About a month ago, I met with the psychiatrist in my Weight Wise program; a lovely woman named Margaret. Determining my mental health (or lack thereof) is a crucial part of deciding whether or not this program is for me.
Margaret was wonderful. She was easy to open up to and asked what I considered to be very relevant questions. I told her my tales of being overweight since I was a kid, how I use food for comfort, the usual things. It was very refreshing to speak to someone about my weight who wasn’t telling me that I need to eat more vegetables. Who understood that my weight issues stem from my BRAIN and not necessarily what I put into my mouth (I should also explain that I have a number of physical issues that contribute to my obesity; not the other way around and it makes it twice as hard to lose weight).
I told her the regular ‘as a kid, I didn’t get (insert emotion here) and therefore I turned to (insert vice here).’ And, that as an adult, I still find great comfort in a bowl of potato chips while reading a book just before I go to bed.
I’ve since seen my case worker, who is also fabulous and she has asked me to track my food/exercise intake so that she can take a look at it the next time I see her. I grudgingly agreed to do so – why grudgingly? Because I’ve been down this road before and it’s not ended well. I become obsessive over every single calorie. It turns into a full time job just remembering to log that extra teaspoon of ketchup. If I go over my calorie count for the day, I consider it a huge failure and I get very upset. Putting it in writing means that I have to commit myself to something and that’s not my strong point. Like an ex boyfriend said to me years ago – “you want a commitment? I can’t even commit to owning a goldfish.”
So, as of last Monday, I’ve been writing down what I’ve eaten. Now, I don’t know what exactly is happening in my head these days, but to be blunt – I’m a pig. I can’t stop eating. I don’t care what I eat, what I drink or how much. I liken it to a Roman feast (sans roasted peacock or stuffed door mouse). Even during my worst times, I wasn’t eating like this.
I guess the big question is why? Why am I feeling so out of control? I’ve also been feeling very angry lately (I’ve actually had the same dream of chewing my mother’s face off several times over the past few weeks – let me tell ya, that certainly needs some analyzing). I’m irritable. I’m belligerent. I’m mad at everyone for no good reason. I’ve even apologized to my body for treating it so badly.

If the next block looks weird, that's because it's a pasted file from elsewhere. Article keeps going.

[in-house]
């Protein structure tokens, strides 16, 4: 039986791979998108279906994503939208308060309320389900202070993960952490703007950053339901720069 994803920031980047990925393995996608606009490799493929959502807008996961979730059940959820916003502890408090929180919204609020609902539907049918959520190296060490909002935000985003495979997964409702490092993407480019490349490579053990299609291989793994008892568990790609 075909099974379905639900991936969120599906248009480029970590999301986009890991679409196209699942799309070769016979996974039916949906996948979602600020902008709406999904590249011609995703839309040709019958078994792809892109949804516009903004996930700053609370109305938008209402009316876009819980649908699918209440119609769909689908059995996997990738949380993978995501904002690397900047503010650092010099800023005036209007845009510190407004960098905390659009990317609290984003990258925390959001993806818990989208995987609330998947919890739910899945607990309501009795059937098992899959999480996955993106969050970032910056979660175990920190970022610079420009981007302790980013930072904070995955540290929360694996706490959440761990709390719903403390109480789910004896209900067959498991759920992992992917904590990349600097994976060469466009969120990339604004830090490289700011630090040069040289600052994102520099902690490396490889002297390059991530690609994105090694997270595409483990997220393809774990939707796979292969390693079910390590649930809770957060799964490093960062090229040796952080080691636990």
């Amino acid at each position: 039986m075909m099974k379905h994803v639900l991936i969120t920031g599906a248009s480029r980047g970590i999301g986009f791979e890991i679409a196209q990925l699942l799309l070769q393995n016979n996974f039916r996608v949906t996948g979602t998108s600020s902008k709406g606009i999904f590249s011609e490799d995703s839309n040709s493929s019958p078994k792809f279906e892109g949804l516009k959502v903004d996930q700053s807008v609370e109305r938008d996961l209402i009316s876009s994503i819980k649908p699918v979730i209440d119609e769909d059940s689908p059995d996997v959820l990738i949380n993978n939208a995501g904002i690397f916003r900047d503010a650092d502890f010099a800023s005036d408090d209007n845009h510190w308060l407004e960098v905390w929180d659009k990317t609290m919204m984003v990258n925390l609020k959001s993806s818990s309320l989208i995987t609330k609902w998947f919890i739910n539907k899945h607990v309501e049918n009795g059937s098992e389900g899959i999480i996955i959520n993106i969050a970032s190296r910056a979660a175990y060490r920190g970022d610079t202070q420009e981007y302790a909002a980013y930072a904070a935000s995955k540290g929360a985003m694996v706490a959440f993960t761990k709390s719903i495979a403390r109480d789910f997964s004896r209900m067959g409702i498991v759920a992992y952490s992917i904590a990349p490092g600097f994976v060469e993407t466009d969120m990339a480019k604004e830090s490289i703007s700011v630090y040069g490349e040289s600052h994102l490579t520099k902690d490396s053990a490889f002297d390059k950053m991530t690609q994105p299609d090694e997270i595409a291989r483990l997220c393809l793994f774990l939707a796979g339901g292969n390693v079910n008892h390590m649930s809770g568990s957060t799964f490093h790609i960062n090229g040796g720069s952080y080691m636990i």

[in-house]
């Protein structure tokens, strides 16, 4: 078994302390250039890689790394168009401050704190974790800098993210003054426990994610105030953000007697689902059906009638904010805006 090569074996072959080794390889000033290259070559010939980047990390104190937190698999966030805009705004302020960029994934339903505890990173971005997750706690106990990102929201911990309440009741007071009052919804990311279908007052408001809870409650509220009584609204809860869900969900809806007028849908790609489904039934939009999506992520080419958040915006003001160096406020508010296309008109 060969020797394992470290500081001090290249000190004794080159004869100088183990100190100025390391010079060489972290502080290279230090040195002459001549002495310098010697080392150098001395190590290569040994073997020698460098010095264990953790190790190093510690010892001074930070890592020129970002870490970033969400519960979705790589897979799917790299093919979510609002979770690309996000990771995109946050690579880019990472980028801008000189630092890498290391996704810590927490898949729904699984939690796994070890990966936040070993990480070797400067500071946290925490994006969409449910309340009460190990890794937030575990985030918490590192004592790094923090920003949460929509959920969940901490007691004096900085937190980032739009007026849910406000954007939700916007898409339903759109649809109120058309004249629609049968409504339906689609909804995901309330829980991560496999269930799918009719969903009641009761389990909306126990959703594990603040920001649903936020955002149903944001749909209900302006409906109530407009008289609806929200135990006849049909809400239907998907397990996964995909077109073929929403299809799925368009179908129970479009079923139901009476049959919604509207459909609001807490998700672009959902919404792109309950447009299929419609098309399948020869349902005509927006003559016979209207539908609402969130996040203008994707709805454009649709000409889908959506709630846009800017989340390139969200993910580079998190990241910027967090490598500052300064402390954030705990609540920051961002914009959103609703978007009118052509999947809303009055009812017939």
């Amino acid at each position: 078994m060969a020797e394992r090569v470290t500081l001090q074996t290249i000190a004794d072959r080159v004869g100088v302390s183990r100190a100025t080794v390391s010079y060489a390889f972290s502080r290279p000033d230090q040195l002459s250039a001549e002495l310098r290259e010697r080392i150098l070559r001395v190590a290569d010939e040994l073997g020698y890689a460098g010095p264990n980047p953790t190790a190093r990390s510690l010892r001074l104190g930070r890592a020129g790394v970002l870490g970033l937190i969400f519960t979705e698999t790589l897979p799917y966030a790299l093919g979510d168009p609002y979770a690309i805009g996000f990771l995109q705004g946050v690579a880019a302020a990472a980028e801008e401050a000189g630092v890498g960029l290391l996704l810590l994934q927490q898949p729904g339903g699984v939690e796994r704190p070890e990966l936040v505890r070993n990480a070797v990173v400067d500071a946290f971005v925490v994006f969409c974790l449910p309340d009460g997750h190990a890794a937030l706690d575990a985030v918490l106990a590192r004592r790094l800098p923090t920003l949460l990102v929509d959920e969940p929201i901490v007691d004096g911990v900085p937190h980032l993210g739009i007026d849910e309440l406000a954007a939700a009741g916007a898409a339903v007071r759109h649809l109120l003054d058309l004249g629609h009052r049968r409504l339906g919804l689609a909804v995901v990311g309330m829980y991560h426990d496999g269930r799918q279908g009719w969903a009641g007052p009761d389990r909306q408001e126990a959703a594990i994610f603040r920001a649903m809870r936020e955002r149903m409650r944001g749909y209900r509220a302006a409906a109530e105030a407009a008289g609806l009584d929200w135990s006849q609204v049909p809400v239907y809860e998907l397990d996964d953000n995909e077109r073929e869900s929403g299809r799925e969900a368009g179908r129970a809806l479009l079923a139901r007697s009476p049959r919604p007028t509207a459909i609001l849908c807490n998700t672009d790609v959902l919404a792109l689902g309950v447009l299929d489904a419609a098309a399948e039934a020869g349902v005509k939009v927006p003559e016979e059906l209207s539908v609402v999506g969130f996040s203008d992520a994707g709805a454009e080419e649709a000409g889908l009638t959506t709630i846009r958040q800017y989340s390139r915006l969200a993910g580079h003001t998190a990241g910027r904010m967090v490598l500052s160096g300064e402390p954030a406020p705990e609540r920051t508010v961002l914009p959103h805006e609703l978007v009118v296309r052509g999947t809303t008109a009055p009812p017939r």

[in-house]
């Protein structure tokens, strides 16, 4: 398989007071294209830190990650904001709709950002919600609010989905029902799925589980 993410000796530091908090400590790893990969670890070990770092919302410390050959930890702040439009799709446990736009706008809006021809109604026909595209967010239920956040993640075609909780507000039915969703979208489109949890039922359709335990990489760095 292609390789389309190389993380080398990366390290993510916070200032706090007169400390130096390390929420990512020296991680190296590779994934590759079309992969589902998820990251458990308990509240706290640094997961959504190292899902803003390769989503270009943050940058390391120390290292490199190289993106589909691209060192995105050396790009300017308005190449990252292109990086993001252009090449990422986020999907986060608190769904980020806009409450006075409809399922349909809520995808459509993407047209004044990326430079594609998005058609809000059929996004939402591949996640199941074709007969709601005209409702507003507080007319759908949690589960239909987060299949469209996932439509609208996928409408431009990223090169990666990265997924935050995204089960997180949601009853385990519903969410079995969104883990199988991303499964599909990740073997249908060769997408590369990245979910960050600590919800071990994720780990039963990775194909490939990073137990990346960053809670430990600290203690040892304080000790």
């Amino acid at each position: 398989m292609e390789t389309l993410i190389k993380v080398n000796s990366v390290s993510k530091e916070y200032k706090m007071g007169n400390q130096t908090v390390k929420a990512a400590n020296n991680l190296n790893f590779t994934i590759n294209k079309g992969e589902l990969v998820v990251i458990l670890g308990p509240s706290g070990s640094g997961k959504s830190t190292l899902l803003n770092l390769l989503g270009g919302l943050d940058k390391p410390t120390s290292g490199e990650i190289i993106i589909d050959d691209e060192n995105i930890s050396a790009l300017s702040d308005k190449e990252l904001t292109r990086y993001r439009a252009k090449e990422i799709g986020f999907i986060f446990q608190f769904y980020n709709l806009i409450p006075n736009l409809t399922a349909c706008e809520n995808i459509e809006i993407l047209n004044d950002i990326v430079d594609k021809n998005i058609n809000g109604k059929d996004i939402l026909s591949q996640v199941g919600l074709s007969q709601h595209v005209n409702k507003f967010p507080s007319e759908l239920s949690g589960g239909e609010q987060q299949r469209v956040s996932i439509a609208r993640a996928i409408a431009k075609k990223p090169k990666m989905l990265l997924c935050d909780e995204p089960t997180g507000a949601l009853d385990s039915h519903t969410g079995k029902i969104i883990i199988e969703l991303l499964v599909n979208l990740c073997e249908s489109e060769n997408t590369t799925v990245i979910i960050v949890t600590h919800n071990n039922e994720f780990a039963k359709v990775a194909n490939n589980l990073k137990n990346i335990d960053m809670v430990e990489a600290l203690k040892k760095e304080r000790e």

I’m existing blindly, without thinking, without feeling. Because if I stop to think about the challenge ahead of me, I might just fall apart. Or even worse – fail.
I found this in an article sent to me this week: Sense of Failure – Many people can stake their happiness on the achievement of a specific goal, such as achieving exam results, earning a certain amount of money, or progressing a certain distance in their career. If for some reason they do not achieve this goal, they may believe they have failed in some way. This sense of failure can increase the likelihood of experiencing depression (http://www.counselling-directory.org.uk).
Interesting. If there is one thing I hate more than anything else in the world, it is failing at something. My mother had the Homer Simpson parenting manual, which states “If it’s too hard to do, don’t bother.” So, when I did try something and failed, I either got the ‘told you so’ or the ‘it’s not worth it’ speech. That’s sort of been my subconscious motto since I was a kid. I’ve only recently come to understand it.
Basically, I’M what’s holding me back. In as much as I want someone to come and fix this for me, it ain’t gonna happen. I have a lot of people supporting me and want to see me succeed – but I can’t seem to find that support for myself. If a friend is trying to accomplish something, I’m the first one in with my pom-poms and bullhorn cheering them on, but when it comes to cheering myself on, I’m sadly lacking in the pom-pom department.
Hmm. Maybe it’s time to try a different cheer?